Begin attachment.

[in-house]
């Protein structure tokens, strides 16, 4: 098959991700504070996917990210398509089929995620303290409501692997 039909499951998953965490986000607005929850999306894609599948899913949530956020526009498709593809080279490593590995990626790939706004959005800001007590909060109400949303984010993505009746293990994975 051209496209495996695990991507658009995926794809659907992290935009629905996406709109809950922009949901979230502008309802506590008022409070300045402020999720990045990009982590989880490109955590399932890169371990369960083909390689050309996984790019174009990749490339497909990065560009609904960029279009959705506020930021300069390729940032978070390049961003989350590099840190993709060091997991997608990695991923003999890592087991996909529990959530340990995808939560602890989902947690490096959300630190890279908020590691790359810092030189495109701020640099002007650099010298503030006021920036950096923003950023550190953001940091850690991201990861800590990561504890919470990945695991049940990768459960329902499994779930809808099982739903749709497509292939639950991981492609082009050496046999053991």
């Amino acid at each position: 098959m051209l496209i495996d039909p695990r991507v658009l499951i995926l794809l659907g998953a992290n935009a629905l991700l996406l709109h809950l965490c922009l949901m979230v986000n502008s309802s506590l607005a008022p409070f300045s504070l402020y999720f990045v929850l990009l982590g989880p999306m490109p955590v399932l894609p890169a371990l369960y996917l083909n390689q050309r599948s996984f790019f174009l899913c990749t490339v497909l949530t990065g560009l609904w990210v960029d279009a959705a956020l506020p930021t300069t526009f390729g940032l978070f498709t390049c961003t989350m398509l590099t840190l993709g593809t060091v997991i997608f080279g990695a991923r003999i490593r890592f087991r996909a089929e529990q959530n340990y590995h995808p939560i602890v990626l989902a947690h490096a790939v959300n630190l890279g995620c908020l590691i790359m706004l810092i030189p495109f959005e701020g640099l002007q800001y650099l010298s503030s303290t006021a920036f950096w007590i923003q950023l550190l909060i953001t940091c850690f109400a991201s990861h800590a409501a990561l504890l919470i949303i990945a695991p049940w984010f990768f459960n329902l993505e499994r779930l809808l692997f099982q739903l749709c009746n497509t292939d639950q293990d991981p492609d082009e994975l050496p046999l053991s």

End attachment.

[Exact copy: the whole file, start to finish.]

[in-house]
């Protein structure tokens, strides 16, 4: 098959991700504070996917990210398509089929995620303290409501692997 039909499951998953965490986000607005929850999306894609599948899913949530956020526009498709593809080279490593590995990626790939706004959005800001007590909060109400949303984010993505009746293990994975 051209496209495996695990991507658009995926794809659907992290935009629905996406709109809950922009949901979230502008309802506590008022409070300045402020999720990045990009982590989880490109955590399932890169371990369960083909390689050309996984790019174009990749490339497909990065560009609904960029279009959705506020930021300069390729940032978070390049961003989350590099840190993709060091997991997608990695991923003999890592087991996909529990959530340990995808939560602890989902947690490096959300630190890279908020590691790359810092030189495109701020640099002007650099010298503030006021920036950096923003950023550190953001940091850690991201990861800590990561504890919470990945695991049940990768459960329902499994779930809808099982739903749709497509292939639950991981492609082009050496046999053991």
């Amino acid at each position: 098959m051209l496209i495996d039909p695990r991507v658009l499951i995926l794809l659907g998953a992290n935009a629905l991700l996406l709109h809950l965490c922009l949901m979230v986000n502008s309802s506590l607005a008022p409070f300045s504070l402020y999720f990045v929850l990009l982590g989880p999306m490109p955590v399932l894609p890169a371990l369960y996917l083909n390689q050309r599948s996984f790019f174009l899913c990749t490339v497909l949530t990065g560009l609904w990210v960029d279009a959705a956020l506020p930021t300069t526009f390729g940032l978070f498709t390049c961003t989350m398509l590099t840190l993709g593809t060091v997991i997608f080279g990695a991923r003999i490593r890592f087991r996909a089929e529990q959530n340990y590995h995808p939560i602890v990626l989902a947690h490096a790939v959300n630190l890279g995620c908020l590691i790359m706004l810092i030189p495109f959005e701020g640099l002007q800001y650099l010298s503030s303290t006021a920036f950096w007590i923003q950023l550190l909060i953001t940091c850690f109400a991201s990861h800590a409501a990561l504890l919470i949303i990945a695991p049940w984010f990768f459960n329902l993505e499994r779930l809808l692997f099982q739903l749709c009746n497509t292939d639950q293990d991981p492609d082009e994975l050496p046999l053991s």